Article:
A “rarest of the rare” fossil of an enormous fanged rat-like animal surrounded by a litter of 38 hatched and unhatched offspring has been unearthed in Arizona, offering new insight into the transition between reptiles and mammals during the Jurassic period.
Mammals are today distinguished by their means of reproduction in which they produce relatively few, live young. In comparison, reptiles lay large clutches of eggs.
But this find, reported in the journal Nature, shows the species, which is very close to modern mammal species, still had a primitive form of reproduction, and laid eggs in the same numbers as reptiles.
The creature, named Kayentatherium wellesi, and which was a forerunner to modern mammals and belonged to a group known as the tritylodonts, was about the size of a small dog, and had large fangs on both its upper and lower jaw.
Despite its appearance, it was herbivorous, and would have lived alongside dinosaurs about 185 million years ago.
The remarkable discovery of the animal’s offspring comes a full 18 years after the initial mother’s remains were found, when palaeontologists re-examined the sediment sample and carried out CT scans to reveal the huge litter.
“Looking at the CT scans I was able to discover baby after baby after baby,” said study leader Eva Hoffman, who led the research as a graduate student in geosciences at the University of Texas at Austin.
“These babies are from a really important point in the evolutionary tree,” she added. “They had a lot of features similar to modern mammals, features that are relevant in understanding mammalian evolution.”
Zhe-Xi Luo, a palaeontologist and professor at The University of Chicago, described the discovery as “stunning” and said they would provide scientists valuable insight into mammal evolution.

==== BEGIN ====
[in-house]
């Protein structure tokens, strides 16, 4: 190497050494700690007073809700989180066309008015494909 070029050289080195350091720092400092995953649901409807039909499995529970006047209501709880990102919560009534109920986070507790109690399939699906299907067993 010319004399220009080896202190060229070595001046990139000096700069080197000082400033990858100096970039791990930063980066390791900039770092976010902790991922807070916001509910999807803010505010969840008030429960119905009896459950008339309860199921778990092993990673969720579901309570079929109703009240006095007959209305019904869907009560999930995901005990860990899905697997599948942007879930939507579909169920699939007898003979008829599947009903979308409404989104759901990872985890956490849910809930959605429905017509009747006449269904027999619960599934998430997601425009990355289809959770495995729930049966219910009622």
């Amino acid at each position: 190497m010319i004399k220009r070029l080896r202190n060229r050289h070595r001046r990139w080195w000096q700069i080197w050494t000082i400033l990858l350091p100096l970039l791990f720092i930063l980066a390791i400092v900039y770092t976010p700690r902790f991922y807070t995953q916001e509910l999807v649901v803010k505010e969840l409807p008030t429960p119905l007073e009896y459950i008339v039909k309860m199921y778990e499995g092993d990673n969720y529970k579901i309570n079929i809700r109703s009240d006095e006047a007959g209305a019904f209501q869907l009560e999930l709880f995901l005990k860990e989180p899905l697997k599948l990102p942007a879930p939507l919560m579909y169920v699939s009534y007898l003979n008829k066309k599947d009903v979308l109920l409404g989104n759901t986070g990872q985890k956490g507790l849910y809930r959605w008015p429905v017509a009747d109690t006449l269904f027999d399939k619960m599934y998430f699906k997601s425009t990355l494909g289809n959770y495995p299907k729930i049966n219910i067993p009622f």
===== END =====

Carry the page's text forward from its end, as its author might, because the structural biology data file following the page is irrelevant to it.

“These great fossils really gave us a rare glimpse of how early mammals evolved from their ancestors,” he said.
The highly detailed scans allowed Ms Hoffman to examine the shape of the offsprings’ skulls, which appear as “scaled down replicas” a tenth of the size of the adult and with all features in proportion - a trait typically seen in reptile offspring. In modern mammals, young are born with shortened faces and bulbous heads to account for big brains.
The discovery that Kayentatherium had a tiny brain and many babies, despite otherwise having much in common with mammals, suggests a critical step in the evolution of mammals was trading big litters for big brains, and that this step happened later in mammalian evolution, the study said.
Ms Hoffman co-authored the study with her graduate adviser, Jackson School Professor Timothy Rowe, who unearthed the fossil in 2000.
Sebastian Egberts, a former graduate student and fossil preparator at the Jackson School, spotted the first sign of the babies years later when a grain-sized speck of tooth enamel caught his eye in 2009 as he was unpacking the fossil.
“It didn’t look like a pointy fish tooth or a small tooth from a primitive reptile,” said Mr Egberts, who is now an instructor of anatomy at the Philadelphia College of Osteopathic Medicine.
“It looked more like a molariform tooth (molar-like tooth) — and that got me very excited.”
A CT scan of the fossil undertaken in 2009 revealed a handful of bones inside the rock. But it took advances in CT-imaging technology during the next seven years, the expertise of technicians at UT Austin’s High-Resolution X-ray Computed Tomography Facility (UTCT), and extensive digital processing by Ms Hoffman to reveal the rest of the offspring - not just their jaws and teeth, but complete skulls and partial skeletons - the University of Texas said in a statement.
“There are additional deep stories on the evolution of development, and the evolution of mammalian intelligence and behaviour and physiology that can be squeezed out of a remarkable fossil like this now that we have the technology to study it,” Professor Rowe said.
To find so many offspring together from the Jurassic period is unprecedented as young animals would tend to have been destroyed or eaten in the event they had not made it to adulthood.
Join our new commenting forum
Join thought-provoking conversations, follow other Independent readers and see their replies